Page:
Tor(ched): Zerodium drops exploit for version 7 of anonymous browser

Bug allows malicious scripts to run even with protections active

Bug broker Zerodium has released word of a flaw in the Tor browser that would potentially allow an attack site to bypass security protections and execute malicious code in the supposedly secure internet system.

The flaw was disclosed in a Zerodium Tweet Monday morning that provides some detail on the nature of the flaw.

Also posted was a proof of concept script showing the exploit in action.

As Zerodium notes in its disclosure, the vulnerability is active even when the user is running the browser with NoScript, a Javascript-blocking extension that is included with the Tor browser (but is not set to active by default. This means that even when running a fully-patched version of Tor 7.x with maximum security settings, an attacker would be able to get malicious scripts up and running on the targeted machine.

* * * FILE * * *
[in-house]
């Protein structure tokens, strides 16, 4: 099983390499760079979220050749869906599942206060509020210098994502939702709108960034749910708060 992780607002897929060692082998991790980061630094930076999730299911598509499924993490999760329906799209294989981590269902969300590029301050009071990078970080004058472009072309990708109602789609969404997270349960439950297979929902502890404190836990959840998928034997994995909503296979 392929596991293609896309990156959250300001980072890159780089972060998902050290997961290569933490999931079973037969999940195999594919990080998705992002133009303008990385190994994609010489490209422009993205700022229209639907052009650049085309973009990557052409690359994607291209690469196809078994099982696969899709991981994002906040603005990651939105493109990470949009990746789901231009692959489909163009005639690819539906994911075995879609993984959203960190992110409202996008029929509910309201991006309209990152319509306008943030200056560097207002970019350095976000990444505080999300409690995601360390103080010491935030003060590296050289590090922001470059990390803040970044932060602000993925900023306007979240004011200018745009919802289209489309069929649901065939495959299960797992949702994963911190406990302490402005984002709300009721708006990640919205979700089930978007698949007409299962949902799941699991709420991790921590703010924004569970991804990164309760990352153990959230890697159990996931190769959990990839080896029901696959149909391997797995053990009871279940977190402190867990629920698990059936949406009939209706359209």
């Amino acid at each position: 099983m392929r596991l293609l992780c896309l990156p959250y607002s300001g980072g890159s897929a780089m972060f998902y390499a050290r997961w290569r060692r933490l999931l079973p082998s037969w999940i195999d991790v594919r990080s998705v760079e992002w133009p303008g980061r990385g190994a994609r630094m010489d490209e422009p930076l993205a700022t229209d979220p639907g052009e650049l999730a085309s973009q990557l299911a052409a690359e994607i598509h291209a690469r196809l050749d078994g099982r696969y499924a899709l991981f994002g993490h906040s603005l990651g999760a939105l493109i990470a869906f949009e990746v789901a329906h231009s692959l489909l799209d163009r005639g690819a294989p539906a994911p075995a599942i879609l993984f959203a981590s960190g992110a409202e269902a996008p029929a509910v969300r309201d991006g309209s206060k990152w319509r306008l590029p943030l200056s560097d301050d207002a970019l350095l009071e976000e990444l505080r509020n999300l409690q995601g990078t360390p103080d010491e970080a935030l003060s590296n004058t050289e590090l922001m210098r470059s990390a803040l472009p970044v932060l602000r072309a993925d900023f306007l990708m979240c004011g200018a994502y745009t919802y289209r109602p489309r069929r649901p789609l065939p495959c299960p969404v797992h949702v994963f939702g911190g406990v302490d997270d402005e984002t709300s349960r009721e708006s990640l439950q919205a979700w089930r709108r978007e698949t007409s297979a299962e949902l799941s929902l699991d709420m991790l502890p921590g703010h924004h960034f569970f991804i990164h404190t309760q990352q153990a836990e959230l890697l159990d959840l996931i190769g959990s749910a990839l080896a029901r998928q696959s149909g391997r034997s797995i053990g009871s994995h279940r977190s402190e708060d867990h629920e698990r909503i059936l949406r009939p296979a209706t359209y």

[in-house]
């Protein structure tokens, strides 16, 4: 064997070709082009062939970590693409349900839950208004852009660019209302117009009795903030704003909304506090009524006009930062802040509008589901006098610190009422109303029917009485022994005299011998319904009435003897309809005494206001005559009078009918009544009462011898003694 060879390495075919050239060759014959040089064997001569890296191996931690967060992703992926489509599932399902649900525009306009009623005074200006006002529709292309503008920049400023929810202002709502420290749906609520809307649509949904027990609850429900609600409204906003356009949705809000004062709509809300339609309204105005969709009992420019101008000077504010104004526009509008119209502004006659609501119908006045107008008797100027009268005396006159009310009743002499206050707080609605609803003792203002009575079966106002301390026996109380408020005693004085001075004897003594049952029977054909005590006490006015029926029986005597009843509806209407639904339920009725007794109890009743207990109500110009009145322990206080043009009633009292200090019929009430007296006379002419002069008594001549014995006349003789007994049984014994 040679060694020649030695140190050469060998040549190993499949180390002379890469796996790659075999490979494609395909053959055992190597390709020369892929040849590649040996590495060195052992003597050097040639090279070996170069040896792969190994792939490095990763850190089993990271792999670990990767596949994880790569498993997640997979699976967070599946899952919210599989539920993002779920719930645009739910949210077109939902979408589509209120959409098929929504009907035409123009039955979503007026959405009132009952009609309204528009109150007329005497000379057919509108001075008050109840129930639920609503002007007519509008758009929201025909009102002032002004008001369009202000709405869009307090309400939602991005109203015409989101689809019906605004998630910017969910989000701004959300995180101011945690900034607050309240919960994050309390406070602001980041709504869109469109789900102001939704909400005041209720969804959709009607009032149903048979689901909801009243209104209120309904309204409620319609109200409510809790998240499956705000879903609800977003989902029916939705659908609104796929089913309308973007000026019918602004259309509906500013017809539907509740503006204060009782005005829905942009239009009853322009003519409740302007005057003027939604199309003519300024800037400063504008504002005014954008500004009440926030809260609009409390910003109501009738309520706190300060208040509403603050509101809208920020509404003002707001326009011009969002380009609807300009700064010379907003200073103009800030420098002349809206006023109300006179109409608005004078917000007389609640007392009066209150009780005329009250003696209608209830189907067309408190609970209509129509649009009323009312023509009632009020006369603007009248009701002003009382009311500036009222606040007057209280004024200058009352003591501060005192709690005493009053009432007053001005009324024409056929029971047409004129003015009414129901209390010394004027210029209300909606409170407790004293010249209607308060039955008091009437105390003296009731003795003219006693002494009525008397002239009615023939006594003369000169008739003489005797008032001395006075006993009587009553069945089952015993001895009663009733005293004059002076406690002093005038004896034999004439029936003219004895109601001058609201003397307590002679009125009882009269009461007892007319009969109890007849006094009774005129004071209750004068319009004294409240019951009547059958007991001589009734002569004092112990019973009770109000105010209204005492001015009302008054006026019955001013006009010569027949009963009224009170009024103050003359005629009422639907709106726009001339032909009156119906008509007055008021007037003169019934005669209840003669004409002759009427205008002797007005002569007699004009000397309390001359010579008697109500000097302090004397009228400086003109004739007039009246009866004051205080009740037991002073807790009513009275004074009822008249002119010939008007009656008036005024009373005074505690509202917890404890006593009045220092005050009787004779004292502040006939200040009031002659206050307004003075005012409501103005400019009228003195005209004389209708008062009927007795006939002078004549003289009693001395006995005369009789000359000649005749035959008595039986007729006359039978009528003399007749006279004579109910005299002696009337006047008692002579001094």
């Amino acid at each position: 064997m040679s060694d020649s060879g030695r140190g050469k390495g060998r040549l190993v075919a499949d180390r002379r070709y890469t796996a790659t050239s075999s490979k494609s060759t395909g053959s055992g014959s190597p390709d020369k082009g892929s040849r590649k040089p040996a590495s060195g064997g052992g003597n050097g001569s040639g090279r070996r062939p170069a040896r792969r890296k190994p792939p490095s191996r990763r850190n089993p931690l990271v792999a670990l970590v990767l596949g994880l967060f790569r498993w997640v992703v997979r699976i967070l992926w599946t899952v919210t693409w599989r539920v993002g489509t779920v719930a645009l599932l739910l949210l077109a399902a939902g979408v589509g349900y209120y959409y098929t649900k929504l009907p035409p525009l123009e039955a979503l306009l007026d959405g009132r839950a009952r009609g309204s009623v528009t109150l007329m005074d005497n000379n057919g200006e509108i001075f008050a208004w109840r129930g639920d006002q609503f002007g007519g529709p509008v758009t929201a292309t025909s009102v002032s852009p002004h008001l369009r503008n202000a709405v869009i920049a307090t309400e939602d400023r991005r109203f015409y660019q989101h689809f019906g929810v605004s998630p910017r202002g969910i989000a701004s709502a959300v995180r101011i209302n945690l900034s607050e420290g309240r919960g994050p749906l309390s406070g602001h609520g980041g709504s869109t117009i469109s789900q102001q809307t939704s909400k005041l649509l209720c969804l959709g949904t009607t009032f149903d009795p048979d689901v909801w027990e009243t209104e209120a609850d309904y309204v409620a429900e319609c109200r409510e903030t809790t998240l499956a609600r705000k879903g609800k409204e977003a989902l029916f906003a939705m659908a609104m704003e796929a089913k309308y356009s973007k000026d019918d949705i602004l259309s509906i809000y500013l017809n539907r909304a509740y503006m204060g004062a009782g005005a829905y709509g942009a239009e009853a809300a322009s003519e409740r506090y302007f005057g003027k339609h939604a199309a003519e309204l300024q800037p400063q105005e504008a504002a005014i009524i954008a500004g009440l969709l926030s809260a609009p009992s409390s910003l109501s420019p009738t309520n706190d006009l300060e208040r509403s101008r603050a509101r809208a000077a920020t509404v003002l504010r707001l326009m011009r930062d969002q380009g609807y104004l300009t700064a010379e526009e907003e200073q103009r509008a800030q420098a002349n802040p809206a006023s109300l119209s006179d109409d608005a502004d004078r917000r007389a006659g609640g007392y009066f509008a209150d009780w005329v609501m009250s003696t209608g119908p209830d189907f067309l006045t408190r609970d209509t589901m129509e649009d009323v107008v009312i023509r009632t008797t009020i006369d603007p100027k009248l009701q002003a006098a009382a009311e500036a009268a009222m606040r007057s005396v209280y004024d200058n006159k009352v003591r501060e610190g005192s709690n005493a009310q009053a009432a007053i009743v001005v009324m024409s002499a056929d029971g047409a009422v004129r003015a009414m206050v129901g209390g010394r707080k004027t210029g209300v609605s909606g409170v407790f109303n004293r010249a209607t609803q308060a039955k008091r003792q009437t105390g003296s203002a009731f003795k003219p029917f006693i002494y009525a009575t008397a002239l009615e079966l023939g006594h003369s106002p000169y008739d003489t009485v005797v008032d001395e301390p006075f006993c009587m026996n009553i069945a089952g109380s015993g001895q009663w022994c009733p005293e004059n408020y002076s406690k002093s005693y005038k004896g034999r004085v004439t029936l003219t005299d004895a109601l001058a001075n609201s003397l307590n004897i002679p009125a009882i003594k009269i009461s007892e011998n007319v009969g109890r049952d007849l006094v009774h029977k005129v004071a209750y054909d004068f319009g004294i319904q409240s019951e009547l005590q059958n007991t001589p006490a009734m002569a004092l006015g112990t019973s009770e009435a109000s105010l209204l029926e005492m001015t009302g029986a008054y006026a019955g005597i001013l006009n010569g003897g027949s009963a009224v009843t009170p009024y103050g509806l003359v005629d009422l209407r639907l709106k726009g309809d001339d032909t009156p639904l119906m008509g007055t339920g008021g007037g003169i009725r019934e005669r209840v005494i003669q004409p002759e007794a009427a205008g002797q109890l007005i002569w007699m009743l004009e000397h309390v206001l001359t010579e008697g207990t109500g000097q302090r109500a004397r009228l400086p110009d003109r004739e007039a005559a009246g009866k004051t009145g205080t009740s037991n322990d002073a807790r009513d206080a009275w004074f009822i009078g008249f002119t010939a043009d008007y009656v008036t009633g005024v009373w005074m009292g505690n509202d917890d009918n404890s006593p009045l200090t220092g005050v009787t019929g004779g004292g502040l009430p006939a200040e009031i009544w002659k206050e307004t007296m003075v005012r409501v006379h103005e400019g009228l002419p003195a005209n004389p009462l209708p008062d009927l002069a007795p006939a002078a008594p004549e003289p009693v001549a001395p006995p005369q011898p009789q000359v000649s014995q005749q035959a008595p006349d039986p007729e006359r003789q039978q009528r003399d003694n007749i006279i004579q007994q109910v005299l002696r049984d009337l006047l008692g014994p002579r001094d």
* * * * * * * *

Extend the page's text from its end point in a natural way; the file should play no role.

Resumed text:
Fortunately, last week's release of Tor browser 8.0 is not subject to the security bypass vulnerability, so getting rid of the flaw is as simple as grabbing the latest version of the software.

Unfortunately, that likely was not the case for much of the time this vulnerability was known of, and sold by the bug-hunting biz.

Zerodium, who counts government organizations among the subscribers to the research feed where it discloses purchased bugs, has reportedly made word of the flaw known for "months" prior to Monday's disclosure. This means that some government organizations could potentially have had the ability to get code onto a fully-patched version of the Tor browser for weeks now.

The company did not respond to a Register request for comment on the matter. ®




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